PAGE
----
Denice Rice, a Forest Service employee, who says she suffered retaliation after complaining about a supervisor who “poked my breast.” (Photo courtesy of Denice Rice)
Columnist

At the end of my last column, covering a House committee report on sexual misconduct in the federal government, I asked readers about their experiences and their views on how pervasive that misconduct is.

It was not a scientific survey, but based on the responses, it is safe to say that Uncle Sam has not escaped the poisonous culture of assumed male privilege over female bodies that is pervasive generally.

The previous column covered a House Oversight and Government Reform Committee report about the government’s inconsistent disciplinary practices and poor record keeping on sexual misconduct. That document cited:

  • Environmental Protection Agency’s “lack of action to strengthen internal guidance for disciplining sexual misconduct,” which the report called “stunning.”
  • National Park Service’s “history of sexual harassment and misconduct within its ranks.”
  • Forest Service’s “hostile and discriminatory work environment for women … as well as a history of sexual harassment and misconduct that often went unaddressed.”

Email replies to my questions came from employees of various agencies, but the Forest Service more than any other, perhaps because it was shamed at a House Oversight Committee hearing I covered in December. Then, Denice Rice, an employee of California’s Eldorado National Forest, told about how a male supervisor held a letter opener and “poked my breast, both breasts, with a smile on his face in an arrogant way, like he could get away with it.”

Almost a year after the hearing and “months of pure hell,” things are no better for Rice, who said she lost her supervisory duties after reporting the harassment.

“The agency protected him. … I was removed of my supervisor duties. Moved away from my peers. … Completely ostracized,” she said Thursday. “I’m still fighting for my supervisor position back.”

Asked about the federal government’s policy on sexual misconduct, the Office of Personnel Management punted to the Equal Employment Opportunity Commission, which also provided no answer.

Among the readers’ responses was one from a government lawyer working overseas. He did not want his or his organization’s name used, because he fears retaliation. He was exonerated of sexual misconduct, but it came at a painful price.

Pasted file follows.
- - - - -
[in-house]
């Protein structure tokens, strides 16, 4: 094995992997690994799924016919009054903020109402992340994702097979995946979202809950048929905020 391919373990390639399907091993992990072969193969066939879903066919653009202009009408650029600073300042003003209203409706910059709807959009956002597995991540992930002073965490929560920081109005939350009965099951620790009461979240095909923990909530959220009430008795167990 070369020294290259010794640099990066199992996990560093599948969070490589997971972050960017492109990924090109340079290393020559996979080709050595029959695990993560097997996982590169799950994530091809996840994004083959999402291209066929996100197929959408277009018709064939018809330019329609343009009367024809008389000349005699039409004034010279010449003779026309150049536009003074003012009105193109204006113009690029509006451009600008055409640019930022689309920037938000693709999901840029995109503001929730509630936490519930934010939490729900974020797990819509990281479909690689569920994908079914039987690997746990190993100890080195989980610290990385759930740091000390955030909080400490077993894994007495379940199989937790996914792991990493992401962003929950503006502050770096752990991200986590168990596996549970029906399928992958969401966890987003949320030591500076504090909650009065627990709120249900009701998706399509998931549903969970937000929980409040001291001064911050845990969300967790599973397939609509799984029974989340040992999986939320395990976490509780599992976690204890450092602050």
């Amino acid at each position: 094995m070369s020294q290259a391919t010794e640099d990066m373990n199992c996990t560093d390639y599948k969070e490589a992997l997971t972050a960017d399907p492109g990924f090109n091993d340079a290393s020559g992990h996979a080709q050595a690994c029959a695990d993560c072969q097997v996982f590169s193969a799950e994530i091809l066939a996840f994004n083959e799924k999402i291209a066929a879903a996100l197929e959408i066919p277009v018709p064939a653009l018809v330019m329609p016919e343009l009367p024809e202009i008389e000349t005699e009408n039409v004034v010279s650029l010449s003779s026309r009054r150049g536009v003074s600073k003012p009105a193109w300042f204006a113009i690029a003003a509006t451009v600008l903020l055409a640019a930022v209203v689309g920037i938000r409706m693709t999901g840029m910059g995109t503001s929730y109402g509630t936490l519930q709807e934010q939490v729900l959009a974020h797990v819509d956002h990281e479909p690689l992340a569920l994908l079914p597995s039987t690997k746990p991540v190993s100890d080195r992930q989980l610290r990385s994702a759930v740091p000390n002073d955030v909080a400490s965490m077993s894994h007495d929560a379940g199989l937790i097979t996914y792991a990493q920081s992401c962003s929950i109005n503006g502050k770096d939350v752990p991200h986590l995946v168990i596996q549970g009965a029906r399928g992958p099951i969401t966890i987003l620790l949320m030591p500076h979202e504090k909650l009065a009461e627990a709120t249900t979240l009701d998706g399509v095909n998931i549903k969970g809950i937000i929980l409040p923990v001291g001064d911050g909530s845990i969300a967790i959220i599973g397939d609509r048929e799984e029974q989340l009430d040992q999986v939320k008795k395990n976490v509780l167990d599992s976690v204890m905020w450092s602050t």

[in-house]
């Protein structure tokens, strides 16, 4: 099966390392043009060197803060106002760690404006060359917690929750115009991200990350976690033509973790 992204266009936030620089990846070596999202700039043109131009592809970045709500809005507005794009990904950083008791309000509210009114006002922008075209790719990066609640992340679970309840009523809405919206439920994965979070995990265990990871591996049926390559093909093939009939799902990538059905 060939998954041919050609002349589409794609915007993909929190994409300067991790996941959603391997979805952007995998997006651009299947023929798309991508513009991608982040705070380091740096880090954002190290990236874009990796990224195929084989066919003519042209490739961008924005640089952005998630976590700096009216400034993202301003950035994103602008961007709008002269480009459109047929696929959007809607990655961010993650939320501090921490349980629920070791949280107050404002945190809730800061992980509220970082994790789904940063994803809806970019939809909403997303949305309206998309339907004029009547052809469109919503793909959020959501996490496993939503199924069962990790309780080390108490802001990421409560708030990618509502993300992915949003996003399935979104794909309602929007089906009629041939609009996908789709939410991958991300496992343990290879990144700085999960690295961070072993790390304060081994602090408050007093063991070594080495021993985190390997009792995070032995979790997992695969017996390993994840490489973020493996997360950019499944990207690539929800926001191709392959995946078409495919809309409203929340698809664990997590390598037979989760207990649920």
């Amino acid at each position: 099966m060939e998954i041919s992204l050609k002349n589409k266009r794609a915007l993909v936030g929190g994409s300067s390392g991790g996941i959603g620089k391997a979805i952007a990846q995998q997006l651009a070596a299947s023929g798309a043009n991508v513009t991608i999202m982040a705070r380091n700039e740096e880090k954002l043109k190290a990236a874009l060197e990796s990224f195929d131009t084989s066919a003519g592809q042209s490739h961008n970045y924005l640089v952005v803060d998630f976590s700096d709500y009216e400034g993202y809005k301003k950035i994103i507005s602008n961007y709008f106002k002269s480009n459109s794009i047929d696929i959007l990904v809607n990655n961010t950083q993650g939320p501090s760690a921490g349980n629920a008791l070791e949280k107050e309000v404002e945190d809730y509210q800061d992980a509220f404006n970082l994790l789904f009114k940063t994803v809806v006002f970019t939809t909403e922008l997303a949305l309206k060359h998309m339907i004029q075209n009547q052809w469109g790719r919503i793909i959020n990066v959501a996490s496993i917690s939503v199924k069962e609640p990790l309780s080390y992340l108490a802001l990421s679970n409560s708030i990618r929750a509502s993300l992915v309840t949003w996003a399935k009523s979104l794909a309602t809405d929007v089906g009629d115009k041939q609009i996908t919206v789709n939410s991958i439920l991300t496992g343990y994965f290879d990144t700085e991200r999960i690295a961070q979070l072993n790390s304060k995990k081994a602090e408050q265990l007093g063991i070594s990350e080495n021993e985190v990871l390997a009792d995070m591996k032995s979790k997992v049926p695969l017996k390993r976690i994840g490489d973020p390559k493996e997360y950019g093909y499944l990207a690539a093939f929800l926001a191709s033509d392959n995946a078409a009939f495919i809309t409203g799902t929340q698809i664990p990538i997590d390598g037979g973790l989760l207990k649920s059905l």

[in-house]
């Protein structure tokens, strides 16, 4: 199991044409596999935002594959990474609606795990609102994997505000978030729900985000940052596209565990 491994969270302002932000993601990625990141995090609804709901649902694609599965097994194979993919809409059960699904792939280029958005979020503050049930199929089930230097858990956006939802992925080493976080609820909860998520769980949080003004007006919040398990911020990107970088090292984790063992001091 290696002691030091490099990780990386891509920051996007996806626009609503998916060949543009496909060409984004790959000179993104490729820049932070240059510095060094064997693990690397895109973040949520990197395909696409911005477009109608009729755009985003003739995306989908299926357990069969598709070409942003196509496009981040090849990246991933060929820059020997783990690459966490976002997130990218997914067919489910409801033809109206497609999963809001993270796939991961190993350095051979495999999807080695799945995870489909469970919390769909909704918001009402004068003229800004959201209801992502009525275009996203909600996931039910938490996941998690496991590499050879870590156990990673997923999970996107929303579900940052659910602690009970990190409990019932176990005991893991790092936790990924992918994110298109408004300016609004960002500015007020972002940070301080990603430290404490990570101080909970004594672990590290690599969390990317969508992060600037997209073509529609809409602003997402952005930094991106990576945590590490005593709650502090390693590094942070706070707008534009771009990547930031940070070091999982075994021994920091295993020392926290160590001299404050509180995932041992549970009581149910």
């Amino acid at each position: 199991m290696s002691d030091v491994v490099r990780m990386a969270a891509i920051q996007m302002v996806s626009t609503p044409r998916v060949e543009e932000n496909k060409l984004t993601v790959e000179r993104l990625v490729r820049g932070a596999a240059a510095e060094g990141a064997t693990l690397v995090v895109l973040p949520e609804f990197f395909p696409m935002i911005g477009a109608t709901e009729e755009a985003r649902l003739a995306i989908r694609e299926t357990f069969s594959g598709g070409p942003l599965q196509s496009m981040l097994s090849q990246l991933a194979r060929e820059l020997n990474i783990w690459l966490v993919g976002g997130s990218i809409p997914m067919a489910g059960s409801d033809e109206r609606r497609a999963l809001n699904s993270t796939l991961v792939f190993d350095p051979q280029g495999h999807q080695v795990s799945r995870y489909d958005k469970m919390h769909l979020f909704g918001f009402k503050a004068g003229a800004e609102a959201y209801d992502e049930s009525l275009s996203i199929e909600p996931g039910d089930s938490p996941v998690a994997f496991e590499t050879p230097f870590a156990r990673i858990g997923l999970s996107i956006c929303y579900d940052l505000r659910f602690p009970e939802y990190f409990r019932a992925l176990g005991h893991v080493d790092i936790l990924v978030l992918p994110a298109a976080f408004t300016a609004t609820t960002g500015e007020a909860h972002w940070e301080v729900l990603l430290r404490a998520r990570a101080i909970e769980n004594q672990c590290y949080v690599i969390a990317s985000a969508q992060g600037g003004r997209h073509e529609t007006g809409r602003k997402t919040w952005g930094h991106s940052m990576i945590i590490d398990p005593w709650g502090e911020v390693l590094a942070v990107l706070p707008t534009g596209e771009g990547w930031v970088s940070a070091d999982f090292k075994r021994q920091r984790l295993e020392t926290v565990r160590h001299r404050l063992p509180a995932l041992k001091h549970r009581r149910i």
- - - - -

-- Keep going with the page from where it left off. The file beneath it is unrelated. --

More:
Federal agencies “have a bunch of slipshod rules enforced by poorly trained staff,” he said. “The result is that the rights of the accused are often brushed aside on the altar of sexual harassment enforcement. … For African-American men, the system is particularly biased as accusers are able to play on the institutional racism that is inclined to see black men as either criminals or sexual predators. … The accused has no rights.”

Certainly, accusations too often pass for facts. But his experience is not that of women like Rice, who say they were punished after reporting sexual misconduct, while the perpetrators were not.

Her story is not the worst. Here are a few others:

  • Erinn Whitmer believes she was drugged while working as a National Park Service firefighter in Central California. “More and more I was getting heavily intoxicated with encouragement from crew mates and supervisors to partake.  I was eventually the victim of two sexual assaults. … I had developed a high tolerance for alcohol and I am pretty certain I was drugged in some way that night because I passed out very quickly that night and I woke up in the dirt in front of the barracks, partially undressed and sore. I had been raped but was too out of sorts and embarrassed to drive to the nearest town and report it.”
  • Alicia Dabney worked for the Forest Service in California and Texas. Her email said her boss forced “me to tell him when I started my menstrual cycle ever month. Having the men making flyers calling me a who*** throwing them all over my station for me to find. My coworker physically jumps on my neck ride me like a horse while I cry and beg for him to stop while other crew members watched and laughed. Having my boss … put me in a choke hold and trying to rape me as I beg for him to stop and now [he] has been promoted … while I’m not allowed to work! And so much more I can go on and on!”
  • Cheryl Raines spent 25 years fighting fires in the Cleveland Nation Forest in California and recalled an engine captain “who tried everything to get me to sleep with him for a few years and when he became my supervisor he made things miserable, including holding back training, fire assignments and eventually promotions. … After 2 years of hell of trying to go through the process and resolution, the harasser still has his job and life goes for him with no type of punishment, this sends a message that they can get away with it and keep their jobs.”

Better training often is suggested to combat harassment. Rep. Brenda Lawrence (D-Mich.) introduced legislation Thursday that would require congressional staff to take anti-harassment training as she said executive branch employees do.

“Sexual harassment is deplorable and unacceptable in any workplace. …” she said. “This is a pervasive problem across our country. This must stop.”

Unfortunately, the executive branch training hasn’t stopped it.

Read more:

[Uncle Sam is a slacker in policing sexual misconduct in agencies]

[Forest Service slammed over sexual-harassment and civil rights complaints]

[Zinke pledges ‘action’ on harassment inside Park Service]

[Watchdog finds ‘systemic’ weakness in responses to sexual misconduct allegations inside DOJ]